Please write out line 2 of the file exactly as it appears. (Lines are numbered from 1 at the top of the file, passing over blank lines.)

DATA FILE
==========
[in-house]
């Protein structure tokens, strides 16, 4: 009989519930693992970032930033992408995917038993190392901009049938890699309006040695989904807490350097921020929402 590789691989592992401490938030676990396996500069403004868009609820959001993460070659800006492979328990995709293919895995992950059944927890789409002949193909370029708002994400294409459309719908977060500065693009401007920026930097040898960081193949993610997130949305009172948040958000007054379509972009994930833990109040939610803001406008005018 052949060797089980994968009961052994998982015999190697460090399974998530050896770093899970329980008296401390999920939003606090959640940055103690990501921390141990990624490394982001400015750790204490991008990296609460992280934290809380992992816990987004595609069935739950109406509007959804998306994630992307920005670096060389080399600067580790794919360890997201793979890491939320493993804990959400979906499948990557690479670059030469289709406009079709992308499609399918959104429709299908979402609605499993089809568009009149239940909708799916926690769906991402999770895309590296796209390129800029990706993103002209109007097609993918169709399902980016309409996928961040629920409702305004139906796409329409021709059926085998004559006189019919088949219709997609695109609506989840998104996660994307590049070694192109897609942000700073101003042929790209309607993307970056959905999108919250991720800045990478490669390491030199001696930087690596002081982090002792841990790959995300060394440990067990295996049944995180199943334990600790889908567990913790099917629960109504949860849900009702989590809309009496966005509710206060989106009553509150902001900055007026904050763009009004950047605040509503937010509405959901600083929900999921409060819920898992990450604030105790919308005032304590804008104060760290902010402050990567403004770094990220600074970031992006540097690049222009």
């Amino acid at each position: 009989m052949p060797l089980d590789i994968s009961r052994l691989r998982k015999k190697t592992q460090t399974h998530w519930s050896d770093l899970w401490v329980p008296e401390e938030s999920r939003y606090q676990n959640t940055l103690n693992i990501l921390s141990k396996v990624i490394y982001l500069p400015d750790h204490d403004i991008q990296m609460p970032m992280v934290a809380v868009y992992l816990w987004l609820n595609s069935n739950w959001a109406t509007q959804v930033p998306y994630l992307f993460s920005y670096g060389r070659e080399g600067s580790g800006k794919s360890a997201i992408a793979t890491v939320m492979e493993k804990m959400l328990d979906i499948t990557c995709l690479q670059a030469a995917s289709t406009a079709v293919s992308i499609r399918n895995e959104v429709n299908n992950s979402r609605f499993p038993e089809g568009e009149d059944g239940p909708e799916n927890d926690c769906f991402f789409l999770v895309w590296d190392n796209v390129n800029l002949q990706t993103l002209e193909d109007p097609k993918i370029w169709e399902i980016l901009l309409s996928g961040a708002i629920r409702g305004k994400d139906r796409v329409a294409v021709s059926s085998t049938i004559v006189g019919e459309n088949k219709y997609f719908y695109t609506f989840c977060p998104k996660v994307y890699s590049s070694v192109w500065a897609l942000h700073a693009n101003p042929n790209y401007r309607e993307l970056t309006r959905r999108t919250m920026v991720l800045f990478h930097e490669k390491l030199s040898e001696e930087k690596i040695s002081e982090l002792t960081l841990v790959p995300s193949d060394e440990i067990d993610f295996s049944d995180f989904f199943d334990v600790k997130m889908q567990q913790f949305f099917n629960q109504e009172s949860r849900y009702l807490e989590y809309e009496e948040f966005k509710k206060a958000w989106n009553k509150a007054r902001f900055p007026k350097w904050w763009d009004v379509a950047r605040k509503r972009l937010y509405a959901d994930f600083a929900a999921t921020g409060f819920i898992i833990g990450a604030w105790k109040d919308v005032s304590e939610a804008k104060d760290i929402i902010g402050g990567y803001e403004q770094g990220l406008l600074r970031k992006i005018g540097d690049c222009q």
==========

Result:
């Protein structure tokens, strides 16, 4: 009989519930693992970032930033992408995917038993190392901009049938890699309006040695989904807490350097921020929402 590789691989592992401490938030676990396996500069403004868009609820959001993460070659800006492979328990995709293919895995992950059944927890789409002949193909370029708002994400294409459309719908977060500065693009401007920026930097040898960081193949993610997130949305009172948040958000007054379509972009994930833990109040939610803001406008005018 052949060797089980994968009961052994998982015999190697460090399974998530050896770093899970329980008296401390999920939003606090959640940055103690990501921390141990990624490394982001400015750790204490991008990296609460992280934290809380992992816990987004595609069935739950109406509007959804998306994630992307920005670096060389080399600067580790794919360890997201793979890491939320493993804990959400979906499948990557690479670059030469289709406009079709992308499609399918959104429709299908979402609605499993089809568009009149239940909708799916926690769906991402999770895309590296796209390129800029990706993103002209109007097609993918169709399902980016309409996928961040629920409702305004139906796409329409021709059926085998004559006189019919088949219709997609695109609506989840998104996660994307590049070694192109897609942000700073101003042929790209309607993307970056959905999108919250991720800045990478490669390491030199001696930087690596002081982090002792841990790959995300060394440990067990295996049944995180199943334990600790889908567990913790099917629960109504949860849900009702989590809309009496966005509710206060989106009553509150902001900055007026904050763009009004950047605040509503937010509405959901600083929900999921409060819920898992990450604030105790919308005032304590804008104060760290902010402050990567403004770094990220600074970031992006540097690049222009």